And the truth is, she hadn’t been actively looking for him. Her sight was focused on Caduceus and Caduceus alone through the waters, trees, and beasts that populated the land that they walked on. Still, he managed to find her gaze through chance, through deed, through company. She finds that admirable enough, and she appreciates how Caduceus tried to guide him to the right path. 

“This seed I cannot heal, but I can help you carry the burden,” she says honestly. “I can free you from the fiend that feeds, if you would but protect all that is me. WIll you walk my lands, swim my shores, and guide my children as one of my own?”

Fjord takes in a deep breath and flutters his eyes open before he says, “Yes. Yes, I would.”

The Wildmother’s smile deepens, and she lifts her hand to make the seaweed from the warm waters grow and rise. “Then, embrace me. My boon is yours,” she says. They wrap around Fjord over and over, layering him deeply with different colors of kelp, and she sinks him into her oceans. She can feel the knot that Uk’otoa left in him thrash against the touch of her magic.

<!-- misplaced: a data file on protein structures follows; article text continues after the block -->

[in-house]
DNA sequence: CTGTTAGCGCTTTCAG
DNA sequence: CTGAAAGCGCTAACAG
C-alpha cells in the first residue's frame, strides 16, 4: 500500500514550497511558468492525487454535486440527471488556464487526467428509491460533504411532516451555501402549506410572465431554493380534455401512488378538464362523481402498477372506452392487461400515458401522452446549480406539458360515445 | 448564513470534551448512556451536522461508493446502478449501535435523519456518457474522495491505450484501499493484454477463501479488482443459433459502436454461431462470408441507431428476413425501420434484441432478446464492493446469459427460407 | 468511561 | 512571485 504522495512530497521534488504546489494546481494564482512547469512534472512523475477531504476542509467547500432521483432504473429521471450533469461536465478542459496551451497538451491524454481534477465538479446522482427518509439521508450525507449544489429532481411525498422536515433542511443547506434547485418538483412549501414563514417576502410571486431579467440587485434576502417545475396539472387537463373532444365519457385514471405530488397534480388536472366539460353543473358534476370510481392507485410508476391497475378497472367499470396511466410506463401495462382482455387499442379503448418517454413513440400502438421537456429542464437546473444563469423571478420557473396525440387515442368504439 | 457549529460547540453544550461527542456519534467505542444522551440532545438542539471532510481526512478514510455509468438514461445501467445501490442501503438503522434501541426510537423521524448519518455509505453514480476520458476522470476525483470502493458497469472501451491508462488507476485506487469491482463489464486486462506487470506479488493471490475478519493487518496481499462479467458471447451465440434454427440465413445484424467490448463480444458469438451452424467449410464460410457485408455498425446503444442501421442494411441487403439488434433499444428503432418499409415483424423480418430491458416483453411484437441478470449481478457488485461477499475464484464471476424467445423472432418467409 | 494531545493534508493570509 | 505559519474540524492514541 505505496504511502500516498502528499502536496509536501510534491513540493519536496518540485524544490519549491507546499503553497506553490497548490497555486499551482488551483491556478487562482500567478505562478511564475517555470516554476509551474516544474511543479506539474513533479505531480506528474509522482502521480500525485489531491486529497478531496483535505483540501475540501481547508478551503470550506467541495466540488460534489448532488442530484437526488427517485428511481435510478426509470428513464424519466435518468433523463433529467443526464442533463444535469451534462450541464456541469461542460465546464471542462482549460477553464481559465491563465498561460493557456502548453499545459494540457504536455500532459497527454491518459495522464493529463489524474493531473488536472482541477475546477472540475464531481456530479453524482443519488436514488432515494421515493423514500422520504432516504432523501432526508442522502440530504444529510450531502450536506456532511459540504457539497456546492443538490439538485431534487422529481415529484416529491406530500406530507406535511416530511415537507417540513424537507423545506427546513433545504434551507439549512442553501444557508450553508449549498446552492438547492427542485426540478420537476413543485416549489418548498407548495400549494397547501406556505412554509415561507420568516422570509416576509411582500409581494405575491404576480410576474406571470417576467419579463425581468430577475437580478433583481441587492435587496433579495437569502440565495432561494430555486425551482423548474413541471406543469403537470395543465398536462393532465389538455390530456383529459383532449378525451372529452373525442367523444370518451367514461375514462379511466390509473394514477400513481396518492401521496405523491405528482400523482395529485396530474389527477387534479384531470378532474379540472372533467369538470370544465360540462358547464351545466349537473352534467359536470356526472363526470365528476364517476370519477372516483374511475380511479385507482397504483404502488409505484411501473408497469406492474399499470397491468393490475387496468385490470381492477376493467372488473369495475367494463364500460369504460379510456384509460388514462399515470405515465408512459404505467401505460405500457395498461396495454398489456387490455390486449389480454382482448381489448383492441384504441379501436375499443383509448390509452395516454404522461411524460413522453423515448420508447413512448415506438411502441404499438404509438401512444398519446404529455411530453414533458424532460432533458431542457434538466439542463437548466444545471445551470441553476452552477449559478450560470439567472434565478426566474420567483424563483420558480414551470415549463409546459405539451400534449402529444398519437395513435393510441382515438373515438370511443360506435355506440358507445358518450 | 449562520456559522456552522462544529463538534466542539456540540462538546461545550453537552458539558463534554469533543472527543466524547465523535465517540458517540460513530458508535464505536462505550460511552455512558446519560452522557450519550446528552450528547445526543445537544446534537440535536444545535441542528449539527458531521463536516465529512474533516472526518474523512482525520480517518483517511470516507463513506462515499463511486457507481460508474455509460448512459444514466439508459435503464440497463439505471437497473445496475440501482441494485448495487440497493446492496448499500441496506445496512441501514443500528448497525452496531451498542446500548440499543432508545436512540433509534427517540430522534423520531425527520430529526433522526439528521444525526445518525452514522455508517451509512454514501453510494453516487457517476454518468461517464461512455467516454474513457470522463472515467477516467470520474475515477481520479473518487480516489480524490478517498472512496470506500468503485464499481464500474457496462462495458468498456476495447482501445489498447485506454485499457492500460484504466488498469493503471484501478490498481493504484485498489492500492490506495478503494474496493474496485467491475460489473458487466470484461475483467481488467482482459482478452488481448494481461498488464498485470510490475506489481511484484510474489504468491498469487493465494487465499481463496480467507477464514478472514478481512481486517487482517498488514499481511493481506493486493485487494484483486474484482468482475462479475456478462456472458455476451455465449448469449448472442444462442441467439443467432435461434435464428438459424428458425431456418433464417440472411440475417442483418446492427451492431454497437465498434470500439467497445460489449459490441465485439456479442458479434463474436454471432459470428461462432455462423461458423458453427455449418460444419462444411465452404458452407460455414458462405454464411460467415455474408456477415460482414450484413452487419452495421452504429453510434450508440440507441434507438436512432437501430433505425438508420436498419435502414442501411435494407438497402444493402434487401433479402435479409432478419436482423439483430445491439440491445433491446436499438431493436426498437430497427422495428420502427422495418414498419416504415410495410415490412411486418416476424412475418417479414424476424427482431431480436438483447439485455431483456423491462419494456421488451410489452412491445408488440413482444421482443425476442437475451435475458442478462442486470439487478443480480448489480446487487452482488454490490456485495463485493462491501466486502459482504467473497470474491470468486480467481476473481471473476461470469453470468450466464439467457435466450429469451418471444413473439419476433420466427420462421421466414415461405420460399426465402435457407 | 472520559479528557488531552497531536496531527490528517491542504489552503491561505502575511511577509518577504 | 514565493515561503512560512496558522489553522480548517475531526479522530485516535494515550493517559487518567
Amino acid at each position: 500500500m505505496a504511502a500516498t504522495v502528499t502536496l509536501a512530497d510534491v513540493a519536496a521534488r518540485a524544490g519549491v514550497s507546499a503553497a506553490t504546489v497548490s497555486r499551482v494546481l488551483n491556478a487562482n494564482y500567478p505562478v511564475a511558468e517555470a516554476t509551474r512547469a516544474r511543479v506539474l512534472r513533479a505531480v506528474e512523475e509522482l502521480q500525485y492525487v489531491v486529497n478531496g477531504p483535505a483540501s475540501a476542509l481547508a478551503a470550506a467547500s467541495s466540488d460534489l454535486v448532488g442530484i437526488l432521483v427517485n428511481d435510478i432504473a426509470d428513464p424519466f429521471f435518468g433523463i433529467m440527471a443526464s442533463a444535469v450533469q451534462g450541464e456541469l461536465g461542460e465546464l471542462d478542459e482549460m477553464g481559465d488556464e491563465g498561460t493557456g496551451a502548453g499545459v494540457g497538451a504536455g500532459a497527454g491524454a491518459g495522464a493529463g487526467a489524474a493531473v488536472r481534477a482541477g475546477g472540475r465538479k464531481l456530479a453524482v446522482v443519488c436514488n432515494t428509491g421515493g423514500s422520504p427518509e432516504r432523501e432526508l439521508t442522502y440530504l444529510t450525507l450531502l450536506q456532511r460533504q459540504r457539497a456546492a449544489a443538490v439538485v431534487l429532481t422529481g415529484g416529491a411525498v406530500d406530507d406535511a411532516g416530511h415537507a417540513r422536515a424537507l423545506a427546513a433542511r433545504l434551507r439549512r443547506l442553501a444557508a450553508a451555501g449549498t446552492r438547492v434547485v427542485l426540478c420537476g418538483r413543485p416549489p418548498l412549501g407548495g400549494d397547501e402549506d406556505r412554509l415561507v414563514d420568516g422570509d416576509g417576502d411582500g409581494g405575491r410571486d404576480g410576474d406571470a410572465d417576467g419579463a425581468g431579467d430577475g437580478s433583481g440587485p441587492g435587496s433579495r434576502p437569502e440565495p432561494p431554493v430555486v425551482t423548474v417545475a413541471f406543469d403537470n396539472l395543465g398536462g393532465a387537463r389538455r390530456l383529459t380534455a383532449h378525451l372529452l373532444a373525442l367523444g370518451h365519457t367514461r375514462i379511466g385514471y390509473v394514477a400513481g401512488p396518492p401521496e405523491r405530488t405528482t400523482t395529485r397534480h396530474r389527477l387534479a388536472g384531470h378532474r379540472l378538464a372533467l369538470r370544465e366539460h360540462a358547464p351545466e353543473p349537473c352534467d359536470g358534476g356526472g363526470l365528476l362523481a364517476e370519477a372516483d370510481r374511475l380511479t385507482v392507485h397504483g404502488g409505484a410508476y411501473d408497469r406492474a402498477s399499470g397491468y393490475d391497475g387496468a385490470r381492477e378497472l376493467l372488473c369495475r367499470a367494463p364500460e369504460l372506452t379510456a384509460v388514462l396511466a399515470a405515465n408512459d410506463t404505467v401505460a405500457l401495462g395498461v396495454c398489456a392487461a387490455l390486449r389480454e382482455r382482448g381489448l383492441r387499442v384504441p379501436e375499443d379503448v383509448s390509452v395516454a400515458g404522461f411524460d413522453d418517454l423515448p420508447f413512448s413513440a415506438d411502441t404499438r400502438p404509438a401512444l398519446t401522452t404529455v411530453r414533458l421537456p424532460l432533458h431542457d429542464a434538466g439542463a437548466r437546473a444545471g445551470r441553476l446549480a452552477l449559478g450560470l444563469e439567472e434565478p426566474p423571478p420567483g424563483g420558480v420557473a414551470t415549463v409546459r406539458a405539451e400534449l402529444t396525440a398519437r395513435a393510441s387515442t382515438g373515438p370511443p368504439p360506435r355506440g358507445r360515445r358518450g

She can hear Uk’otoa bellowing in the distance and in the space that he carved out in Fjord’s ribs. “PROVOKE. MINE. MINE! PUNISH!” Uk’otoa screams. 

How noisy. The Wildmother pays him no heed as she washes Fjord over with gentle magic. Sun-warmed soil, gentle waters, a light breeze. These are all the things that she swathes around Fjord as if she were swaddling a babe, and she covers over the freezing cold of Uk’otoa’s mark with her own warmth. Fjord does not struggle, but Uk’otoa certainly does. The Wildmother leans over Fjord’s face before it is covered entirely by seaweed and murmurs, “And it is our nature to adapt.” 

With that, the seaweed covers over Fjord completely, and the Wildmother smiles with satisfaction. This is one protection that she can extend over the cold depths that Uk’otoa tries to escape from. She is a god of the seas as well, and she will protect her own: quietly, quietly.